Pubdate: Sun, 30 Sep 2007
Source: Chronicle Herald (CN NS)
Copyright: 2007 The Halifax Herald Limited
Author: Terry Pedwell, Canadian Press
Bookmark: (Marijuana - Canada)
Bookmark: (Decrim/Legalization)
Bookmark: (Harm Reduction)
Bookmark: (Supervised Injection Sites)
Bookmark: (Treatment)


Strategy to Be Unveiled This Week

OTTAWA Health Minister Tony Clement will announce the Conservative
government's anti-drug strategy this week with a stark warning: "the
party's over" for illicit drug users.

"In the next few days, we're going to be back in the business of an
anti-drug strategy," Clement told The Canadian Press.

"In that sense, the party's over."

Shortly after taking office early last year, the Conservatives decided
not to go ahead with a Liberal bill to decriminalize small amounts of

Since then, the number of people arrested for smoking pot has jumped
dramatically in several Canadian cities, in some cases jumping by more
than one third.

Toronto, Vancouver, Ottawa and Halifax all reported increases of
between 20 and 50 per cent in 2006 of arrests for possession of
cannabis, compared with the previous year.

As a result thousands of people were charged with a criminal offence
that, under the previous Liberal government, was on the verge of being
classified as a minor offence.

Police forces said many young people were under the impression that
the decriminalization bill had already passed and were smoking up more
boldly than they've ever done before.

Clement says his government wants to clear up the uncertainty

"There's been a lot of mixed messages going out about illicit drugs,"
Clement said in an interview Saturday after a symposium designed to
bring together Canada's arts and health communities to combat mental
health issues.

There's also a health-care cost element to suggesting to young people
that using illicit drugs is OK, the minister said.

"The fact of the matter is they're unhealthy," Clement said. "They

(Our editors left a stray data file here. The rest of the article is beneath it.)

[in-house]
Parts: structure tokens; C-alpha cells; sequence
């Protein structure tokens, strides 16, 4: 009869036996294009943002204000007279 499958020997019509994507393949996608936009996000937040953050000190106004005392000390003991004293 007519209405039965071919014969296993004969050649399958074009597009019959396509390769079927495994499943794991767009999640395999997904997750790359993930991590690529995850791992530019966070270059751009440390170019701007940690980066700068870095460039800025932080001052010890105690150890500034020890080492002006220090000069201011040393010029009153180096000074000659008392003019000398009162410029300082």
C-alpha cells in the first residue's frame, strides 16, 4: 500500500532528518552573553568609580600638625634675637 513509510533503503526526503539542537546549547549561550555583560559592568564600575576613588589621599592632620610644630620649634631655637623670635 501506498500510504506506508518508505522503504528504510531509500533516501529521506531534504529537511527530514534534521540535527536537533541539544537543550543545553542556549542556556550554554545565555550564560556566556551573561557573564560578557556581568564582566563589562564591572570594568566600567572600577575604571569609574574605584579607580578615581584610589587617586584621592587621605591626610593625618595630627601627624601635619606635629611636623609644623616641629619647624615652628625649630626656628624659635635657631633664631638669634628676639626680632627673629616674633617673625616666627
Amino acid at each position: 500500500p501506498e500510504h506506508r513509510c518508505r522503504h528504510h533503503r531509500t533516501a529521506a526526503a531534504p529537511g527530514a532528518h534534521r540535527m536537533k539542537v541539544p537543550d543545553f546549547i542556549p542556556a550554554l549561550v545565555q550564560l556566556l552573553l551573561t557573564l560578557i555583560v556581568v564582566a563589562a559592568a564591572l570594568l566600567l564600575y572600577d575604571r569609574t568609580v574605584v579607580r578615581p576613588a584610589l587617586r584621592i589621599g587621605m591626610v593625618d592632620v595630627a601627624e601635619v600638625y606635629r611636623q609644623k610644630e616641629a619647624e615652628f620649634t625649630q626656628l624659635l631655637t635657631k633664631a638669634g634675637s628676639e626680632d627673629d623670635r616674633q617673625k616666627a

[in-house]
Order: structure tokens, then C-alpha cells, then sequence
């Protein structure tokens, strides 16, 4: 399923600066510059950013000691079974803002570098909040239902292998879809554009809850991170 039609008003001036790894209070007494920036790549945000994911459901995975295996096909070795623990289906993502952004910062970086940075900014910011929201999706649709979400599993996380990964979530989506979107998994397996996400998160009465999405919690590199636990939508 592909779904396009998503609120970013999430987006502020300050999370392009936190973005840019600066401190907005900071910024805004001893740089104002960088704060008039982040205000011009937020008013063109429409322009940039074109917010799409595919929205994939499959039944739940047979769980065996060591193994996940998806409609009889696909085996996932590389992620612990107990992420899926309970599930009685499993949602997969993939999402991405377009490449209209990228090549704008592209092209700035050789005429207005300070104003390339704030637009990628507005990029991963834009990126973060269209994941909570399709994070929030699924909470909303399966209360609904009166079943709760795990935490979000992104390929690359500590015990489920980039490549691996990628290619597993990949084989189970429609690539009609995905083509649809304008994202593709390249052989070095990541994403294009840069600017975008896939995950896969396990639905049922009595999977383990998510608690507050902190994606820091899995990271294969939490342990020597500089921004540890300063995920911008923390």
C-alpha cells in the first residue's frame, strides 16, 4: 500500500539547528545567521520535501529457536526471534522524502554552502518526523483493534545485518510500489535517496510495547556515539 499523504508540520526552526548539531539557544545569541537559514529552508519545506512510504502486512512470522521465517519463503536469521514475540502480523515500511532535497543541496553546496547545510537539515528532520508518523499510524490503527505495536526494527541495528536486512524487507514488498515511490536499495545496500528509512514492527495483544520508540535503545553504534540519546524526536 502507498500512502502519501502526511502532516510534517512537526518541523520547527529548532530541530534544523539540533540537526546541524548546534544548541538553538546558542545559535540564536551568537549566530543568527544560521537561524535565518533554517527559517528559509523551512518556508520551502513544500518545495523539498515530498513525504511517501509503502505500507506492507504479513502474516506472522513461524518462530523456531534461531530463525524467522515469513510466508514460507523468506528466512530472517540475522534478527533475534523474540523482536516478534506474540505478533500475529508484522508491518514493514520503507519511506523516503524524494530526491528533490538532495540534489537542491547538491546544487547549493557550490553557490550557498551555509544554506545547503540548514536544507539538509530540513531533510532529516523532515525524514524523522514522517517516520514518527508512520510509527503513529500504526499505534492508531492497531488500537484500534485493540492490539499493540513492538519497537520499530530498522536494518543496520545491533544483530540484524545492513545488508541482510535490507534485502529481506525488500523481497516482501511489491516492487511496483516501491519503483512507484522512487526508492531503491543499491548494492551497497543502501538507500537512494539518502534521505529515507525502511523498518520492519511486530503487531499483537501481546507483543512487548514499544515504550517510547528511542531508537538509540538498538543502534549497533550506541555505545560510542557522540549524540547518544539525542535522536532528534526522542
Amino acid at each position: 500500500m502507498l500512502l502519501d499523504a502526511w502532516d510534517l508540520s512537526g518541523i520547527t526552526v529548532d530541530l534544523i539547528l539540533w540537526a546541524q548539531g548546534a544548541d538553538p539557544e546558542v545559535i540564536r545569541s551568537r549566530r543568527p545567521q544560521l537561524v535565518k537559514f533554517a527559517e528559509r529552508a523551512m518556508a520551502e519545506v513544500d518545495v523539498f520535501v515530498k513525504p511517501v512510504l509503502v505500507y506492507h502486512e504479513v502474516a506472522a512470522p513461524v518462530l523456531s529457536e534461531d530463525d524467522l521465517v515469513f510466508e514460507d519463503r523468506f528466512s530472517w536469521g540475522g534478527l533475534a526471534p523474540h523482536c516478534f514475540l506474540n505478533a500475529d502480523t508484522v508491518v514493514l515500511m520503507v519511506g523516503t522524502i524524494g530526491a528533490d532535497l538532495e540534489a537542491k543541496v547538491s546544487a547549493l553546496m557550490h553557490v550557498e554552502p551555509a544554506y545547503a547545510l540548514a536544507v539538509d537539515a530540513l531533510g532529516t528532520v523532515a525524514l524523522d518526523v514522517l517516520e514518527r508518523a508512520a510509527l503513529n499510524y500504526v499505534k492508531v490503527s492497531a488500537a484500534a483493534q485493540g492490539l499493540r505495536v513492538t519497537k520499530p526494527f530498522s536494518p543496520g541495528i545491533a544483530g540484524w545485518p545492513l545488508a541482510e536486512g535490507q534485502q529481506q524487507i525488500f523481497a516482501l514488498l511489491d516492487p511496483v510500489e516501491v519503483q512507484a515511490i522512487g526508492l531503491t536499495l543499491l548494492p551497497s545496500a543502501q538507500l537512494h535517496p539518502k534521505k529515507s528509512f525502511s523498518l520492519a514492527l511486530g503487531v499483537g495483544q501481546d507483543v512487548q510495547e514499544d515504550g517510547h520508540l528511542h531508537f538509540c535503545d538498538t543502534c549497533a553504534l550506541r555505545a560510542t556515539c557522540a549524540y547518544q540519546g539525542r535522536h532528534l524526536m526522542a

create poor health outcomes."

For too long, Clement argues, governments in Canada have been sending
the wrong message about drug use. It's time, he says, to take a
tougher approach to dealing with the problem.

"There hasn't been a meaningful retooling of our strategy to tackle
illicit drugs in over 20 years in this country," Clement said.

"We're going to be into a different world and take tackling these
issues very seriously because (of) the impact on the health and safety
of our kids."

The Conservatives' wide-ranging $64 million anti-drug strategy is
expected to combine treatment and prevention programs with stiffer
penalties for illicit drug use, and a crackdown at the border against
drug smuggling.

Justice Minister Rob Nicholson and Public Safety Minister Stockwell
Day will join Clement in announcing the plan as part of a range of
initiatives to be unveiled by the Tories surrounding next month's
throne speech.

Clement said treatment and prevention programs were his key priorities
for the health element of the drug strategy.

"Yes, there's a justice issue to that," he said.

"But there's also a treatment issue, there's also a prevention

Clement has suggested in the past that he opposes so-called harm
reduction strategies for combating illegal drug use, including
safe-injection sites where nurses provide addicts with clean needles
and a safe place to use drugs.

At a Canadian Medical Association meeting last month, he was quoted
saying "harm reduction, in a sense, takes many forms. To me,
prevention is harm reduction. Treatment is harm reduction. Enforcement
is harm reduction."

The following day, a petition signed by over 130 physicians and
scientists was released, condemning the Conservative government's
"potentially deadly" misrepresentation of the positive evidence for
harm reduction programs.

Vancouver's Insite safe injection clinic is facing a December 31
deadline for the renewal of a federal exemption that allows it to operate.

Critics of the Conservative government's approach to illicit drug use
say the federal government would be making a serious mistake by
failing to renew the exemption.

"I think there's very little chance that Mr. Clement will extend the
safe injection site's permit to continue," says Dr. Keith Martin, a
British Columbia Liberal MP and former substance-abuse physician. "But
in doing that they will be essentially committing murder."

Advocates say safe-injection sites help to prevent the spread of
serious diseases, including AIDS and Hepatitis by preventing users
from sharing needles while opponents say the sites simply promote
illegal drug use.

Martin says he's all for increasing penalties for people who sell
illegal drugs, including gangsters, but wonders why the Tories would
want to target users when he says similar strategies in other
countries haven't worked. 
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